In one of his most recent questions, Murakami gives his opinion on a very touchy subject in Japan: nuclear power. Instead of calling out for reform or regulations though, he suggests one very simple change: that Japanese people refer to what they currently call “atomic energy power plants” as “nuclear power plants” instead.
More than three years after the earthquake and tsunami devastated northeast Japan and left a major nuclear plant in Fukushima paralyzed, efforts to contain the nuclear disaster are still facing major hurdles as the area around it remains a ghost town. Last week, Tokyo Electric Power Co., better known as TEPCO, revealed that an ice wall that was designed to stem the flow of radioactive water seeping from the crippled reactors at the Fukushima Dai-Ichi nuclear power plant isn’t freezing as fast as they hoped.
In the three months since construction began, temperatures in the ground around the barrier meant to contain the contaminated water in underground trenches have only fallen to around 15 degrees (59 degrees Fahrenheit) and TEPCO announced a new plan to accelerate the freezing process—dumping 10 tons of ice every day until the wall forms.
In the West, comics are often considered predominantly for younger audiences, and adults who spend more time scrutinising the contents of speech bubbles than printed paragraphs might be looked down on by some. But in Japan, comics are considered a perfectly acceptable pastime whatever one’s age.
More often than not, comics, or manga to use the Japanese term, provide their readers with a break from reality, much like a TV drama or soap, and allow readers to peek into the kinds of worlds that they might not ordinarily be able. But there are times when fiction and reality come together, and real-world events become fodder for a writer’s imagination or in some case the main focus of a story. In the case of popular manga series Oishinbo (美味しんぼ), one particular plotline has raised not just eyebrows but objections on a national level, and what was once just a comic about food has become the centre of a debate about health, radiation, and whether the Japanese government is telling the truth about Fukushima.
Today, we delve a little deeper into the “Oishinbo Nosebleed Problem”, as it has become known, and consider whether, after the resulting backlash, this controversial topic is one that the manga’s writer perhaps ought to have left well alone.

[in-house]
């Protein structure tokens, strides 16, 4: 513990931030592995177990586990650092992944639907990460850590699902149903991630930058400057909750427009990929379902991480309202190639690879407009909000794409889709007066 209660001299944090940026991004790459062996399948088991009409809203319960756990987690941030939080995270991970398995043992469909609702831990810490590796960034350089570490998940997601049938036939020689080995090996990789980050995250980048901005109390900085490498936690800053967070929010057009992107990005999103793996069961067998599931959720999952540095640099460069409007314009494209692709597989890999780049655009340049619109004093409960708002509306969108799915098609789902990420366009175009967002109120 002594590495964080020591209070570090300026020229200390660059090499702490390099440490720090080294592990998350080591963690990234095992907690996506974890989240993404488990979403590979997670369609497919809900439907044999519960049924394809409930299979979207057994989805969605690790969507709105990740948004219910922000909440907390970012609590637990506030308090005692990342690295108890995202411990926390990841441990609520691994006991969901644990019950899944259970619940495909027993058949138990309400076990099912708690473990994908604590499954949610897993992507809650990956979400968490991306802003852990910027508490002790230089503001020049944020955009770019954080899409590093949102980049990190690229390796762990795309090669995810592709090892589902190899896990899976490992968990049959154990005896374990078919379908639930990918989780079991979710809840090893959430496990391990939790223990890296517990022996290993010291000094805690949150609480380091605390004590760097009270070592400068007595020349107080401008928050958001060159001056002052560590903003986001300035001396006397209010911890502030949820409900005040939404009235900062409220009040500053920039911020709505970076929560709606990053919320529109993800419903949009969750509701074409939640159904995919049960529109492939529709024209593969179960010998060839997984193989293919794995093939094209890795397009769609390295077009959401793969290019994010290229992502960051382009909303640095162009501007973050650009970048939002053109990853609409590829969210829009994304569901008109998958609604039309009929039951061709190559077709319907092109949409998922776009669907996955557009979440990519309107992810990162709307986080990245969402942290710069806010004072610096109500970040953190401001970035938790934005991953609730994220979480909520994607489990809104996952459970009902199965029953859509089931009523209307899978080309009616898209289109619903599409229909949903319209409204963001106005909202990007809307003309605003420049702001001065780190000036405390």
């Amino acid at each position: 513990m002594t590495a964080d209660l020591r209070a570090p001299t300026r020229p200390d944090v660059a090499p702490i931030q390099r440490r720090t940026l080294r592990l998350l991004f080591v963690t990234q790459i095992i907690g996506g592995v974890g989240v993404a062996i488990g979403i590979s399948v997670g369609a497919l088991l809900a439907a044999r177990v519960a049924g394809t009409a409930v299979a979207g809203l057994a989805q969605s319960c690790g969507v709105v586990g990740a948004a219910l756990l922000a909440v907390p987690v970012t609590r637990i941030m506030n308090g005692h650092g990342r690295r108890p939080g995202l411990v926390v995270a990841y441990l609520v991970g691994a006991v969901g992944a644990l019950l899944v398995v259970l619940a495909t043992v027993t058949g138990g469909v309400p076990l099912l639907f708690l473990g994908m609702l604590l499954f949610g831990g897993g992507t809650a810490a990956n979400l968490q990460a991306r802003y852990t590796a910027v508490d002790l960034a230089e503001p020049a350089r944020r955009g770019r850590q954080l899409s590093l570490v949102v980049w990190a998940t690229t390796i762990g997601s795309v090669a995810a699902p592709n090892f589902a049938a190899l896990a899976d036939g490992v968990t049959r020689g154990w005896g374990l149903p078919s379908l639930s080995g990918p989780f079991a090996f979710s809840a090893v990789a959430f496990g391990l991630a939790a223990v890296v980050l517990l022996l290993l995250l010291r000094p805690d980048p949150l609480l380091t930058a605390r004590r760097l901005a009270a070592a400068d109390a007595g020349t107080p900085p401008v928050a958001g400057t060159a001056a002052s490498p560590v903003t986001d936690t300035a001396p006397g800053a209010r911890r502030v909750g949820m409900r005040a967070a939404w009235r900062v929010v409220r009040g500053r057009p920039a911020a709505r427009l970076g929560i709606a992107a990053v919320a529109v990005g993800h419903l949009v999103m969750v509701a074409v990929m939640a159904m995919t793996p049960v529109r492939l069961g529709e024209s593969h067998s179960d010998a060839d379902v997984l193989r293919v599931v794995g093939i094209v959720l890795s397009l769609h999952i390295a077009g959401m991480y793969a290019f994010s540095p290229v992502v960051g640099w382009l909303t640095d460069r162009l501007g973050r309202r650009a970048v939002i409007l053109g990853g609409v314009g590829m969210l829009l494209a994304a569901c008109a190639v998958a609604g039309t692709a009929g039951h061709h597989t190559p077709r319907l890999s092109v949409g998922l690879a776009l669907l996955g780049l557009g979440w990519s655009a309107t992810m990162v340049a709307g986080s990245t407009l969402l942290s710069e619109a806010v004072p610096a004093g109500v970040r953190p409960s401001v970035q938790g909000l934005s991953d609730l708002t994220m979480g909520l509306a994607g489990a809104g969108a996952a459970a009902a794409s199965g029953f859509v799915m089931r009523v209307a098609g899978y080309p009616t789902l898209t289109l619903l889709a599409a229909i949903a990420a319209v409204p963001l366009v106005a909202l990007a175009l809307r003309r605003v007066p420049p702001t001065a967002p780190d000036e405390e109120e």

In the midst of a severe heat wave, South Korea is facing a terrible energy crisis. And so, in an effort to save power, the government has taken the step of prohibiting the use of air conditioners – the very devices that few of us would ever dream of going without at this time of year – in public buildings for a number of days.
South Korea’s nuclear power industry, ranking fifth in the world in terms of generating capacity at 20,739 megawatts, continues to be rocked by scandal and misconduct. Currently nine of the country’s 23 plants are offline, meaning the supply capacity situation is the worst the country has ever experienced. Though Japan’s power supply is also in a precarious state with only 2 of its 50 nuclear plants operating, the situation in South Korea is said to be much more severe, and many fear power outages such as those experienced in September 2011 will recur.
Two years after Japan’s great earthquake and the Daiichi nuclear diaster comes a documentary that tells of the citizens who still can’t return home to Iitate Village in Fukushima due to the high levels of radiation.
Over at our sister site, Pouch, film critic Kaori Saito was given the opportunity to check out the film production of “Iitate Village, the Problem of Radiation and Returning Home” (in Japanese “Iitate-mura hoshano to kison”) before it was released to the Japanese public on May 4. Kaori comments that the work deserves particular credit for its delicate treatment of the continuing problem of radiation and the depiction of the struggles of the inhabitants affected.
For the readers who are unfamiliar with Iitate, it is a village that is located 30 kilometers from Fukushima Daiichi nuclear power plant within the prefecture of Fukushima. While it is reasonable to believe that the level of radioactive contamination would be comparatively low for an area this far from the power plant, due to the strong winds, snow and rain that occurred directly following the disaster, the actual levels of contamination far exceeded original estimates. For Japan and Iitate Village, unprecedented levels of radiation poured down, making the land uninhabitable and thus leaving the former residents no alternative but to abandon their village and seek refuge elsewhere. Read More
It as been reported that engineers at Japan’s fast breeder reactor plant Monju made a mistake during testing of the plant’s emergency power generator, which subsequently resulted in the release of black smoke and the ringing of the plant’s fire alarm.
It has come to light that the Japanese government’s Fukushima Daiichi cleanup plan is failing due to problems concerning counterfeit contracts. The government is now left reassessing its human resource strategy and considering how to effectively secure the number of employees required to carry out the work. As it presently stands, more than half of the laborers employed at the nuclear site are suspected of being involved in counterfeit contract work.
How would you like your smartphone to be powered by nuclear fission? Many people probably would not be comfortable with the idea of radioactive material in their shirt pocket. However, they might change their tune to hear it doesn’t need charging or changing for two decades.
Tama-chan, a writer at Japanese news site Byokan Sunday,was perusing the Chinese shopping website taobao.com when he came across just such a battery. It carries a hefty price tag but the benefits are frighteningly good.